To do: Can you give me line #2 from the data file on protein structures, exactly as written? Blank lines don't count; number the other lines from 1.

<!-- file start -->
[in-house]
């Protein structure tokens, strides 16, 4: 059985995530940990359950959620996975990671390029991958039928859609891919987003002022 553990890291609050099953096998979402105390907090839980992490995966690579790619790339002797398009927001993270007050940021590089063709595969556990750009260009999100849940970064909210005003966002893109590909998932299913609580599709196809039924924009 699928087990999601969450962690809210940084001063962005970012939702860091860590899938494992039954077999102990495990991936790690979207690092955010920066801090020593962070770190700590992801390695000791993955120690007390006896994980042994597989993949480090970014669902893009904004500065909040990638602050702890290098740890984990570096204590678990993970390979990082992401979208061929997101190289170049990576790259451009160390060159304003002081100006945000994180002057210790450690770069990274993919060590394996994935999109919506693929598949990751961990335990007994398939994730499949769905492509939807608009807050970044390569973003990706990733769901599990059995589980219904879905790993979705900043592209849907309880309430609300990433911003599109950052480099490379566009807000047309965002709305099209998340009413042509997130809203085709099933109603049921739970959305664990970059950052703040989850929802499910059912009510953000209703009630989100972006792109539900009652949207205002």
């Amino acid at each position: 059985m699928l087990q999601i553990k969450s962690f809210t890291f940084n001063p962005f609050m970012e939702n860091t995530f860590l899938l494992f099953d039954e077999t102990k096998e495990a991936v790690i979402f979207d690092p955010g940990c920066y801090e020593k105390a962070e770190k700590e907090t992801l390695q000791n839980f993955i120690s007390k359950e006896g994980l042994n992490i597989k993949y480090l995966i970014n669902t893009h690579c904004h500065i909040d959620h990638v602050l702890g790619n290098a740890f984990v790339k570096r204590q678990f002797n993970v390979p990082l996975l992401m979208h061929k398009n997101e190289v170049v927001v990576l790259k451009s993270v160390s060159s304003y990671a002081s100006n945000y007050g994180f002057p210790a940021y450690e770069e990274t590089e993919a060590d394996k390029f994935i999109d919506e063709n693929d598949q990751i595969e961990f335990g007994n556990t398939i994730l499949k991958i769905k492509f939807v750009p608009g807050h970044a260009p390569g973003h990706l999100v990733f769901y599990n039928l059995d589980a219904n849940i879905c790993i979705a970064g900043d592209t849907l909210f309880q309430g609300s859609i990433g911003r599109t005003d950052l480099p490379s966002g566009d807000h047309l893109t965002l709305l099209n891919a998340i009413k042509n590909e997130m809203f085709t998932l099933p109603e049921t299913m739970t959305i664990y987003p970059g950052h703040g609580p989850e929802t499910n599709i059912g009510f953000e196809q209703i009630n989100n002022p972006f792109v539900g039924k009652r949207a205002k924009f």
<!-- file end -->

């Protein structure tokens, strides 16, 4: 059985995530940990359950959620996975990671390029991958039928859609891919987003002022 553990890291609050099953096998979402105390907090839980992490995966690579790619790339002797398009927001993270007050940021590089063709595969556990750009260009999100849940970064909210005003966002893109590909998932299913609580599709196809039924924009 699928087990999601969450962690809210940084001063962005970012939702860091860590899938494992039954077999102990495990991936790690979207690092955010920066801090020593962070770190700590992801390695000791993955120690007390006896994980042994597989993949480090970014669902893009904004500065909040990638602050702890290098740890984990570096204590678990993970390979990082992401979208061929997101190289170049990576790259451009160390060159304003002081100006945000994180002057210790450690770069990274993919060590394996994935999109919506693929598949990751961990335990007994398939994730499949769905492509939807608009807050970044390569973003990706990733769901599990059995589980219904879905790993979705900043592209849907309880309430609300990433911003599109950052480099490379566009807000047309965002709305099209998340009413042509997130809203085709099933109603049921739970959305664990970059950052703040989850929802499910059912009510953000209703009630989100972006792109539900009652949207205002």